Introduction

carry on, leaders. carry on.

carry on, leaders. carry on.

What’s up U of T? How was this week – we had a snow day that turned into a slush day. For some reason whenever I see slush, I feel the need to go to 7/11 and get a slushie. Another lesson to be learned from that day is that Front Campus is just as bad under slush as it is in mud. There seriously needs to be a “wade with caution” sign there. Nonethless, that didn’t deter the busloads of tourists who come to take pictures of UC. But slush is a good sign U of T, it means spring is near! The campus will be green and cool again. Also, the Harlem Shake also no longer appears to be “a thing” so that’s good.

So, this week – I was pondering upon what exactly I should write and I remembered that this the time of year for elections in clubs, college councils and unions — and that I have gone through this process. But you know what, I’ve talked plenty about elections and student politics this year.  If you are planning to run in one of them — good luck, but I’d like to tackle something different (albeit still related) but different.

Being involved this year in both the Arts and Science Students’ Union, the Muslim Students’ Association, Student Life Community Crew and The Varsity, I have found a lot of inspiration. This inspiration does not come from a speaker I heard at an event, nor does it come from the subject of a Cinema Politica documentary. It comes from the student leaders I work with day in and day out, that continue to impress me by how much they do. These people, often do what they do with the best of their ability and don’t ask for recognition or thank-yous. They are passionate about what they do and the students they represent. In my daily interactions with students, I come across a lot of these leaders and I find that too often, they aren’t recognized for their efforts. Or there are just too many of them to recognize. So, busy student leader; this post is for you.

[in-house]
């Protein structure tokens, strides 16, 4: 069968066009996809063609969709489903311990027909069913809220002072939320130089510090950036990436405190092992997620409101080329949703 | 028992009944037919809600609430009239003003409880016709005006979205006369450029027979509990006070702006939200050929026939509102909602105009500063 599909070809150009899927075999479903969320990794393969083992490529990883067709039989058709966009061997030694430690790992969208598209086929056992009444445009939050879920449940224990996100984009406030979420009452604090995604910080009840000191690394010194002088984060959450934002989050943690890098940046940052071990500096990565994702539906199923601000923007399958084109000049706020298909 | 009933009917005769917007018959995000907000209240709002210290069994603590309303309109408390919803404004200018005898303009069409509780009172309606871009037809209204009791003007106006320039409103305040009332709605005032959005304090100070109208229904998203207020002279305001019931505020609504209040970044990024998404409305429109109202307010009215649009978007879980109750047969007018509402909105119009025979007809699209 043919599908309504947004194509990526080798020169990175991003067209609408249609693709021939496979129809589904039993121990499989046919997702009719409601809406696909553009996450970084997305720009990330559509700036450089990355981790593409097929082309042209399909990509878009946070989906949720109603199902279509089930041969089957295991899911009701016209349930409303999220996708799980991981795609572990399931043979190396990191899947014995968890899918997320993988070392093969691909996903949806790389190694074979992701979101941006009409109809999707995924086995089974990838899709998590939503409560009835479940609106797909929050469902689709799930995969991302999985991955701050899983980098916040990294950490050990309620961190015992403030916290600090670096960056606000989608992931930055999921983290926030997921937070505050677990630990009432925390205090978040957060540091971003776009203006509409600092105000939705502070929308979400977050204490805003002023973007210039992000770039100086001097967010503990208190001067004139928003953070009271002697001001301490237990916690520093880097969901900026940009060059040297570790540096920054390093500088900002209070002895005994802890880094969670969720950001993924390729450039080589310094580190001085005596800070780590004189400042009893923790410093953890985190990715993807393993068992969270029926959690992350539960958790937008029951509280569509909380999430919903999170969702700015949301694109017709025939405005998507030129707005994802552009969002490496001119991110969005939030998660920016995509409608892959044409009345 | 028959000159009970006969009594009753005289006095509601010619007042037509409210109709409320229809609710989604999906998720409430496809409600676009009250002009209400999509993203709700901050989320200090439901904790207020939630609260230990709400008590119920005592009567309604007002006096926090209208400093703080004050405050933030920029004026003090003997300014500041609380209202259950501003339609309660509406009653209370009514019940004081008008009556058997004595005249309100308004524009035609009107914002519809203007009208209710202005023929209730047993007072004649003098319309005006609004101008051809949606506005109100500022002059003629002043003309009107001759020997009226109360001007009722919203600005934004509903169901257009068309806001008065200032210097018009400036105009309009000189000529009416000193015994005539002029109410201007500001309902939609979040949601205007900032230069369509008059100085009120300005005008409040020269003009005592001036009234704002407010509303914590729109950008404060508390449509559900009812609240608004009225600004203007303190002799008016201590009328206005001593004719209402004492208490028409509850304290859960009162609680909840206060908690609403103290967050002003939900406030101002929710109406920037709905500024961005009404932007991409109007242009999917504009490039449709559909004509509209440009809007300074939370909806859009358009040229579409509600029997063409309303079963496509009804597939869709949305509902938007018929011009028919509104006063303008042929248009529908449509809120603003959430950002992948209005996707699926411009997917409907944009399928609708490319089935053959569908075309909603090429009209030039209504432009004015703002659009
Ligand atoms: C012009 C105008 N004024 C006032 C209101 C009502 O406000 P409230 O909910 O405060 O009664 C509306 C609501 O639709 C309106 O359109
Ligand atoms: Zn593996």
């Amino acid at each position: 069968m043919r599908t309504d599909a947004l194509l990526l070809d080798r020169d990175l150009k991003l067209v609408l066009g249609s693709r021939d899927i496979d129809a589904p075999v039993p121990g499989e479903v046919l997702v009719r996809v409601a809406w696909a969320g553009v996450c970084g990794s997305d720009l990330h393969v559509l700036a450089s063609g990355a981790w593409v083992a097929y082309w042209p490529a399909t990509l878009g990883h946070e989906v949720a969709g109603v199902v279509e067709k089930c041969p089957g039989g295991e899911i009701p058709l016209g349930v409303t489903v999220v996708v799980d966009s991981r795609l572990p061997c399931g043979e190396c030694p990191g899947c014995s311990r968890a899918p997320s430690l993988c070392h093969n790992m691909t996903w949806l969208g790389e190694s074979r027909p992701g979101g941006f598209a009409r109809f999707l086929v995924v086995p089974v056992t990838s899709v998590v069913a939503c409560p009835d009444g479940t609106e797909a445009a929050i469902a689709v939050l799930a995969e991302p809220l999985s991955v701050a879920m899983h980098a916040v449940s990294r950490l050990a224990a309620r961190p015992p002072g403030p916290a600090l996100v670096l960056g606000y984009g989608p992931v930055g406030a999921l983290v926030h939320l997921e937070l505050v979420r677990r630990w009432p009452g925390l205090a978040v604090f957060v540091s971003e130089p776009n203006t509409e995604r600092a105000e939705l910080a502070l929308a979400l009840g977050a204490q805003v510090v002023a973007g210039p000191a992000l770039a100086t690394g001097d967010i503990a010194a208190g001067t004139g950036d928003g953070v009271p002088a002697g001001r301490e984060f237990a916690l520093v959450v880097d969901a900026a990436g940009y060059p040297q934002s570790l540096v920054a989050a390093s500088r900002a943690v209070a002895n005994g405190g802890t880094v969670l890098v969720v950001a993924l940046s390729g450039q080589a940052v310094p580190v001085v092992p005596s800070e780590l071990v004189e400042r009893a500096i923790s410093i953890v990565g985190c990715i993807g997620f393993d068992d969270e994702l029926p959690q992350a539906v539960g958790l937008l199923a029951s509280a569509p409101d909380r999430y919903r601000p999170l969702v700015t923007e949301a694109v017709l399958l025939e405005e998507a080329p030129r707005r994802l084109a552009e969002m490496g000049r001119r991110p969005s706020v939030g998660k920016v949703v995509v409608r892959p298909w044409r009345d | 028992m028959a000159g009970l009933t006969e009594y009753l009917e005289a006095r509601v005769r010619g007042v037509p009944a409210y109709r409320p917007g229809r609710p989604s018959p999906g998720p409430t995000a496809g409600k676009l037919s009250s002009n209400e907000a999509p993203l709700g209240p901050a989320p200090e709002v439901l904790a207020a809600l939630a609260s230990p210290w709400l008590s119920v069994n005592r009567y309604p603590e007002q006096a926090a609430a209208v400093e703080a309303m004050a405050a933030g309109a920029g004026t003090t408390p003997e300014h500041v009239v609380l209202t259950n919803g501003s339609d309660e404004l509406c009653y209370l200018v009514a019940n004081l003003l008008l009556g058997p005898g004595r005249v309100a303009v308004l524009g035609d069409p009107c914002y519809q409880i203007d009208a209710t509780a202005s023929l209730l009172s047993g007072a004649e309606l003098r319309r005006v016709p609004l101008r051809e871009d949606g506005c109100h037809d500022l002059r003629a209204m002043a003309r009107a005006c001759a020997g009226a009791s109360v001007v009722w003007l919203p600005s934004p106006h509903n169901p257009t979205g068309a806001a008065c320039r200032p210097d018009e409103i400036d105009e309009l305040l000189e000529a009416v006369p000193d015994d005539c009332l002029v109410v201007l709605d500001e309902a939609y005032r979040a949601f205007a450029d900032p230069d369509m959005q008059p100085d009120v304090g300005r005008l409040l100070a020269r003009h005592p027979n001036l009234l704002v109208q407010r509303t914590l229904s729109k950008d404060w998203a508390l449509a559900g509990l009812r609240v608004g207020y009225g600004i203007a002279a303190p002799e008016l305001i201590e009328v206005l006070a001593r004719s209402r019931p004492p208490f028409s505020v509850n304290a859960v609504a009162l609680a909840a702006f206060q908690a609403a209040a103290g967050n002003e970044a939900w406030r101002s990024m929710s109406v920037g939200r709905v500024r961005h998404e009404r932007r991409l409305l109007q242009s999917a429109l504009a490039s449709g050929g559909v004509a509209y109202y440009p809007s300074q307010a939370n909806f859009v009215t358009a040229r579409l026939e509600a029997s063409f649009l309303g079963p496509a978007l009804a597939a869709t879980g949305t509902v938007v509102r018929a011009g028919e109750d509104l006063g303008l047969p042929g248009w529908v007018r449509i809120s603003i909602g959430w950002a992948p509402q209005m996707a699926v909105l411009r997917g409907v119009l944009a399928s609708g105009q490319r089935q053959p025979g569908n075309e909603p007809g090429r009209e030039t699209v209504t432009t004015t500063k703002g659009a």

There are student leaders who commute from Markham, Durham Region, Mississauga and as far as Hamilton and close as the Annex. Yet, they can often be seen on campus on weekends and late in the evenings, staying for events and taking care of business at their office. They can be seen preparing for events, tabling for their club and often have a litany of emails to respond to at the end of the night. Meetings dominate their schedule, and it often astounds me that these leaders have the time to take five courses and maintain a good GPA. Despite this sounding rare, I actually find this in a lot of student leaders.

There are other leaders who represent their fellow students and speak their mind when they feel something is not right. They are open and willing to listen to the concerns of their students and attend countless meetings to ensure that student interests are being taken into account. But leadership doesn’t necessarily have to be conventionally speaking out for you students, or planning great events for them. There are countless amounts of students who spend weekend nights in front of computer screens dutifully editing and preparing the campus newspapers for the next day – making sure the student voice is heard. Others spend time in Hart House, making sure the student voice is broadcasting through CIUT.

Above all, the best leaders conduct themselves in a manner that respects the rights of all their fellow students, regardless of whether they agree with them or not. It’s not easy being a student leader, sometimes you are faced with attacks, sometimes uncooperative executives, the stresses of school, GPA, post grad life, the possibility of an event not going as planned and finally, just life. It is difficult to be a student leader and all I have to say to you guys is: keep doing what you are doing and carry on. 🙂

– Abdullah

 

 

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